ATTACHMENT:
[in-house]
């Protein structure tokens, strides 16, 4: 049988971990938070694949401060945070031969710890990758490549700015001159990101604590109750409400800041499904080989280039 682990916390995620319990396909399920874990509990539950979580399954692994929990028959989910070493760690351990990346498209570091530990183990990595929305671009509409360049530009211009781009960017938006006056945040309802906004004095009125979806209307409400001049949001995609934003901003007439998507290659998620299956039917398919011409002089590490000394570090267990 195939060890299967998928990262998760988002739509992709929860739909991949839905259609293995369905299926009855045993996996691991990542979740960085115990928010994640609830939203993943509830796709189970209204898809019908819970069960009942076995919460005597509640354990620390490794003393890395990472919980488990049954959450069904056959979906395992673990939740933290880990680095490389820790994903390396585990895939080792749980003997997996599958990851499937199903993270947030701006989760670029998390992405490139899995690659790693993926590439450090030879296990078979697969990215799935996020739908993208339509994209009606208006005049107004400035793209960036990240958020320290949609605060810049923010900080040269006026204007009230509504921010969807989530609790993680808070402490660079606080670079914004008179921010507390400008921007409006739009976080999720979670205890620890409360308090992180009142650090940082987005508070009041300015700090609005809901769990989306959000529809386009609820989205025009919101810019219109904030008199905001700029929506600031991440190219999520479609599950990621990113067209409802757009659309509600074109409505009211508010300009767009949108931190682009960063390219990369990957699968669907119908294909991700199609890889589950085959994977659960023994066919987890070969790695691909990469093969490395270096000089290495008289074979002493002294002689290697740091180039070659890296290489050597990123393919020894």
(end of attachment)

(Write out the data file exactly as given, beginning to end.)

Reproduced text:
[in-house]
């Protein structure tokens, strides 16, 4: 049988971990938070694949401060945070031969710890990758490549700015001159990101604590109750409400800041499904080989280039 682990916390995620319990396909399920874990509990539950979580399954692994929990028959989910070493760690351990990346498209570091530990183990990595929305671009509409360049530009211009781009960017938006006056945040309802906004004095009125979806209307409400001049949001995609934003901003007439998507290659998620299956039917398919011409002089590490000394570090267990 195939060890299967998928990262998760988002739509992709929860739909991949839905259609293995369905299926009855045993996996691991990542979740960085115990928010994640609830939203993943509830796709189970209204898809019908819970069960009942076995919460005597509640354990620390490794003393890395990472919980488990049954959450069904056959979906395992673990939740933290880990680095490389820790994903390396585990895939080792749980003997997996599958990851499937199903993270947030701006989760670029998390992405490139899995690659790693993926590439450090030879296990078979697969990215799935996020739908993208339509994209009606208006005049107004400035793209960036990240958020320290949609605060810049923010900080040269006026204007009230509504921010969807989530609790993680808070402490660079606080670079914004008179921010507390400008921007409006739009976080999720979670205890620890409360308090992180009142650090940082987005508070009041300015700090609005809901769990989306959000529809386009609820989205025009919101810019219109904030008199905001700029929506600031991440190219999520479609599950990621990113067209409802757009659309509600074109409505009211508010300009767009949108931190682009960063390219990369990957699968669907119908294909991700199609890889589950085959994977659960023994066919987890070969790695691909990469093969490395270096000089290495008289074979002493002294002689290697740091180039070659890296290489050597990123393919020894």